I know I'm not who you replied to, but --
I had the dubious honor of teaching some 10-12 year olds a little math last week. (They didn't understand adding/subtracting negative numbers, couldn't do any long division, functions were an unknown quantity; but that's all beside the point.) I was trying to explain how, if you have say 12 x 30 and you can't do that in your head immediately, you can mentally break it down into 10 x 30 and 2 x 30, add the components, and voila. And then you can add harder and harder numbers depending on your capacity.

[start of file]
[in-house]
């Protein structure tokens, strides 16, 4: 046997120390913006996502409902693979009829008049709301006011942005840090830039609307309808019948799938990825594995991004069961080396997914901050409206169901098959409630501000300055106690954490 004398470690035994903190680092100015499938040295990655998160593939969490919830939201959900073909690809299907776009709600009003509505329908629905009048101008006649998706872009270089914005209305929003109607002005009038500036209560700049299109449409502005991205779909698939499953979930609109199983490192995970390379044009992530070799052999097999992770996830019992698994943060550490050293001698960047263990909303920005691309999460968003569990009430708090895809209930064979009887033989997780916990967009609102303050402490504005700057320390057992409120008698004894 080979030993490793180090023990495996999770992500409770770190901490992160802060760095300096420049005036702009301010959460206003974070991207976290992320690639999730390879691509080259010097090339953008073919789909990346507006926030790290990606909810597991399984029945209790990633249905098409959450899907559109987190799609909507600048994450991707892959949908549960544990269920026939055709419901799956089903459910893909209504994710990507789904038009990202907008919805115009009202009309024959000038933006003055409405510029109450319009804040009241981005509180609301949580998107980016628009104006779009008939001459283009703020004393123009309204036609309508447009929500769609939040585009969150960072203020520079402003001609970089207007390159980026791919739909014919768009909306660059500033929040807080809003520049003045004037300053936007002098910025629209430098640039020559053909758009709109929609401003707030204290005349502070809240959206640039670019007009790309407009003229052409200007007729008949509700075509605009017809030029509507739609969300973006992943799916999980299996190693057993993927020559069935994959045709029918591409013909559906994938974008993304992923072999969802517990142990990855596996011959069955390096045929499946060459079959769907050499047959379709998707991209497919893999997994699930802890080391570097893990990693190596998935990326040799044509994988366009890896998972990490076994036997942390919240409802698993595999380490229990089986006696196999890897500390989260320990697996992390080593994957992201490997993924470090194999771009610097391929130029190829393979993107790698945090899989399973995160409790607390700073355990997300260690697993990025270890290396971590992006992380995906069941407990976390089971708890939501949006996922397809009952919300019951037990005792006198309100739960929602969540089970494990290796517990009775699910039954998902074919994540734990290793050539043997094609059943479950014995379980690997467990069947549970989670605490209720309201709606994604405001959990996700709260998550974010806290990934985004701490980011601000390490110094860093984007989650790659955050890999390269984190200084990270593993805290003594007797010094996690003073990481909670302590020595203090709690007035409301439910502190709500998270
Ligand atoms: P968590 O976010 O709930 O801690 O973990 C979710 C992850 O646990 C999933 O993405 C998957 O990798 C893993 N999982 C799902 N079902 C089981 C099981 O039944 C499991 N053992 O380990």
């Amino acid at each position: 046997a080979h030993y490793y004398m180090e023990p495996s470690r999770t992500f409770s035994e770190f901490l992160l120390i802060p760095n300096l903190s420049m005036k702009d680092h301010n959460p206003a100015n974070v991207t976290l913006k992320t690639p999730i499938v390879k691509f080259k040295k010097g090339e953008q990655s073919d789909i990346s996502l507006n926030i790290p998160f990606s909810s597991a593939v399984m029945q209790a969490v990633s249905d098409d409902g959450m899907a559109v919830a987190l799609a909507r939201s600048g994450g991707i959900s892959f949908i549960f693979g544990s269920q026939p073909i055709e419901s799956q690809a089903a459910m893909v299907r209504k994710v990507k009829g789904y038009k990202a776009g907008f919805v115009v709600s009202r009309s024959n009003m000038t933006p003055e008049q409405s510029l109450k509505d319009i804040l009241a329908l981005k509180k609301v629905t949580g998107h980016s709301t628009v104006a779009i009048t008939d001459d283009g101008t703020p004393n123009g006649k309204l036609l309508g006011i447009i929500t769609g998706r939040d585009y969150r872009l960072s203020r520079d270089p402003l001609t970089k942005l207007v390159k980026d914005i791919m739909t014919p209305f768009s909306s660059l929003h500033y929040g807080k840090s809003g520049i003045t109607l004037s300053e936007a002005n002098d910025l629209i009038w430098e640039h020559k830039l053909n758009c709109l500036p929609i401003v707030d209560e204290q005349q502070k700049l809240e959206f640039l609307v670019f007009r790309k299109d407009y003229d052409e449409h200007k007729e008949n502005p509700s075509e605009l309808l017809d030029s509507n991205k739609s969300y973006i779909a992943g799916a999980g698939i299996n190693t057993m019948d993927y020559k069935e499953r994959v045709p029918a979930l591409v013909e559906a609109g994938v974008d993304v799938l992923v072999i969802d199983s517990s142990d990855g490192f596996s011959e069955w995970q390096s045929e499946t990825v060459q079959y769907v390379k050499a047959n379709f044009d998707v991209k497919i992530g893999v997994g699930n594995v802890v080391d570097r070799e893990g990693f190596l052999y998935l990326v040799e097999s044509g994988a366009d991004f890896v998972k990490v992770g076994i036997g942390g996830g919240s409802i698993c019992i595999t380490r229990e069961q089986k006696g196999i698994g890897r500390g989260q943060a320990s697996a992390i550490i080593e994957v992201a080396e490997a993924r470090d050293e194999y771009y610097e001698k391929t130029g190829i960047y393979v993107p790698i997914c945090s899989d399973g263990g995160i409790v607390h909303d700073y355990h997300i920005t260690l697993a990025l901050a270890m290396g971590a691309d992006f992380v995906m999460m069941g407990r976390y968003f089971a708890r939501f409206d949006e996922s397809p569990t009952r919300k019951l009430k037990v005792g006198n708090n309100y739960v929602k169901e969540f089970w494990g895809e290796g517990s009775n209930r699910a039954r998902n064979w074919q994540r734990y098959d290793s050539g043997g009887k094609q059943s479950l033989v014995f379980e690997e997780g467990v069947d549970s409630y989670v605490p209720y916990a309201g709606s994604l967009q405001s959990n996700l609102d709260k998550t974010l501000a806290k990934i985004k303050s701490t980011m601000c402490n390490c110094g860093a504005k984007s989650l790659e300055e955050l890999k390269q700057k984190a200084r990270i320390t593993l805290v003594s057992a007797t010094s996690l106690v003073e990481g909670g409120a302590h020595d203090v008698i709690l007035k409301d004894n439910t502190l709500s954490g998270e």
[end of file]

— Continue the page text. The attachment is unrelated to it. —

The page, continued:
I'm not sure if that's a good "test"; it may even be too simple to have been in your book of tricks even though it is sort of a trick. But they couldn't do it. I was a smart kid so I tend to be a bit tough (not to their faces, of course) on children that age as far as what basics they know* -- am I unreasonable for thinking they should know how to do that, and for putting a good bit of blame on their teachers? Maybe we should push less "everyone's a winner let's do puzzles" and more "everyone can do basic mental math, so you need to learn it."
*the week before, I found out that many of them couldn't distinguish between states and state capitals i.e. "what's the capital of Missouri"; "Kansas?"